Genre: Young Adult / Coming of Age / Bullying
Publisher: Wordcrafts Press
Publication Date: November 12, 2019
Number of Pages: 274 pages
The first rung: the betrayal The second rung: the assault The third rung: the rumors The fourth rung: the painting The final rung: no other way out
Betrayed, bullied, and battered emotionally, physically, and spiritually, Benji's life spirals out of control. She is certain there is nowhere to turn and nothing to live for. Yet in the midst of the darkness there appears a ray of hope in the Yeah, But I Didn't therapy group.
I wish I had this story growing up. This story did not sugar coat the struggles of growing up in your teenage years from the bullies and pressures to the internal turmoil and changing relationships. As much as I'd love to recommend this to middle grade students, to help them realize they are not alone and their thought spirals are normal, it is brutal. This story should have a long list of trigger warnings such as: suicide, attempted suicide, death of a parent, overdose, cutting, depression, teenage pregnancy, bullies, sexual assault, and PTSD.
As brutal as this story is there are so many learning moments in this book. I loved that Ben was not an only child. It seemed both Ben and her sister had very similar thought patterns only seeing a singular perspective and how situations changed their own personal lives. It was almost humorous to put that mindset in perspective and realize that even with how similar they were, they both claimed the other one was the only blindly, self-absorbed party. You were able to see both the internal dialogue and how it might look to someone on the outside with having two siblings in similar situations.
My favorite parts were in some of the smallest moments. The first was the teacher during her first day back at school after Paul. I had a teacher like that who said those few small words to me as well, asking if I'd like to go to the nurse, and she might have saved my life that day. This was a huge flashback and a great reminder that even the littlest of reactions can make the biggest impact.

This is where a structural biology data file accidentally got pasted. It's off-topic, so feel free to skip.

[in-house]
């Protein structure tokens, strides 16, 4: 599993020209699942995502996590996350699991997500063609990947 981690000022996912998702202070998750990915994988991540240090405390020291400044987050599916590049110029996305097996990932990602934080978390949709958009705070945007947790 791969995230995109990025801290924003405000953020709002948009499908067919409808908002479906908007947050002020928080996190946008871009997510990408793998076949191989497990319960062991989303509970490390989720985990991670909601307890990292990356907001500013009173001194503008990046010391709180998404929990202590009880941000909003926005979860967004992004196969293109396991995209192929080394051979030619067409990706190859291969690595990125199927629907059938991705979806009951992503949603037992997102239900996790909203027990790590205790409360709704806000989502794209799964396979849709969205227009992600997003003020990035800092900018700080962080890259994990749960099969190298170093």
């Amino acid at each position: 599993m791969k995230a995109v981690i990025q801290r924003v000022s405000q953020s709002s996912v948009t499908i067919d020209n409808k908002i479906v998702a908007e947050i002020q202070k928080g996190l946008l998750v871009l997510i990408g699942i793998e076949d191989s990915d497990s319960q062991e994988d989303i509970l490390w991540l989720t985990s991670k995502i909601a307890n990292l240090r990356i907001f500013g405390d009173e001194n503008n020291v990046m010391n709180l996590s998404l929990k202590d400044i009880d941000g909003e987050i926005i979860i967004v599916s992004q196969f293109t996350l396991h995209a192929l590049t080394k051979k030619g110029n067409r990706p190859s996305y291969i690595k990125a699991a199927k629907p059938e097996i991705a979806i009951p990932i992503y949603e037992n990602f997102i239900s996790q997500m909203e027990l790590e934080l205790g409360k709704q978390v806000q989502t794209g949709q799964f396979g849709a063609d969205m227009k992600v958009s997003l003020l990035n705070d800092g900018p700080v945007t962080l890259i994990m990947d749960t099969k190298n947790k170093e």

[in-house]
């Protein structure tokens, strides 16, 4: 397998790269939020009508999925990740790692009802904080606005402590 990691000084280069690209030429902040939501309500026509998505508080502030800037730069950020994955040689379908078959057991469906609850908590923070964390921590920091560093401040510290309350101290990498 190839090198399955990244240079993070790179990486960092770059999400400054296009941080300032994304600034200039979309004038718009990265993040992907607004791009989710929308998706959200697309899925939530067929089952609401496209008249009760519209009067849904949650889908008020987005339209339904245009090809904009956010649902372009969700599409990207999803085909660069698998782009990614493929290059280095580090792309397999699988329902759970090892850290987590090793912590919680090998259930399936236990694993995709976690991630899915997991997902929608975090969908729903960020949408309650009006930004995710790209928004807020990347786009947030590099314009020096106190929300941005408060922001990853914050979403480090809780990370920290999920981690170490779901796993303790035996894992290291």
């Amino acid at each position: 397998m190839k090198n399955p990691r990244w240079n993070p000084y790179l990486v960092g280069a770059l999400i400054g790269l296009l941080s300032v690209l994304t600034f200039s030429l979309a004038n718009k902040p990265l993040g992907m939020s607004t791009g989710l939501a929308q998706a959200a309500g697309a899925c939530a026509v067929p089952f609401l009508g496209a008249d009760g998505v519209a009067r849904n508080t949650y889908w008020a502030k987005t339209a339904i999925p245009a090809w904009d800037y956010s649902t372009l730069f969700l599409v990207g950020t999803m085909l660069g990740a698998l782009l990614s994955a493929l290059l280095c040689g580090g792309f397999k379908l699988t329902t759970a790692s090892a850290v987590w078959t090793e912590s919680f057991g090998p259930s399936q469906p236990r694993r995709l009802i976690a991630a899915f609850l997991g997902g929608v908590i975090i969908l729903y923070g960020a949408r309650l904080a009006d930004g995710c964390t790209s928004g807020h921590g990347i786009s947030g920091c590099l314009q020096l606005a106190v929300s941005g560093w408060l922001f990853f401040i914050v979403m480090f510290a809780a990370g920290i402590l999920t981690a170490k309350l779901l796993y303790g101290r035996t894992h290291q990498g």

The police in this story gave me the same tearful reaction and even the mother. The unprecedented, nonjudgmental empathy is something I hope everyone can take away from this story. Ben and her mother have a conversation where Ben simply states that "she didn't berate me or tell me I shouldn't have" and her relief is palpable. The other priceless moment that hit me hard was when the cop says, "I've been there. My own dad died when I was just a kid. It hurts like hell." and Ben's reaction says it all that she "grabbed her fingers like lifelines."
Be present. Be attentive. Because pain doesn't have to make sense.
A few quotes I adored were:
"We are always harder on ourselves than anyone else."
"You can't control everything around you--or even how others treat you--but you can control how you react. And that's how you take back your power."
"Later on I planned to put a new note in the Answered Prayers Jar. A thank you note to God for making me as tough as denim. A note acknowledging all the rungs on the ladder, those going up, as well as the ones going down. After all, without one, there wouldn't be the other."
Ann has been a writer since junior high school, but to pay the bills she has waited tables, delivered newspapers, cleaned other people's houses, taught school, and had a short stint as a secretary in a rock-n-roll radio station. She also worked as a 911 operator and a police dispatcher.
Her fiction began to win awards during her college days. Since then she's published quite a few short stories, novels, and novellas. But even if no one ever bought another book, Ann would not stop writing. She says it's a necessity, like breathing. Most of the time, it even keeps her sane.
One Autographed Hardcover Copy
February 4-13, 2020
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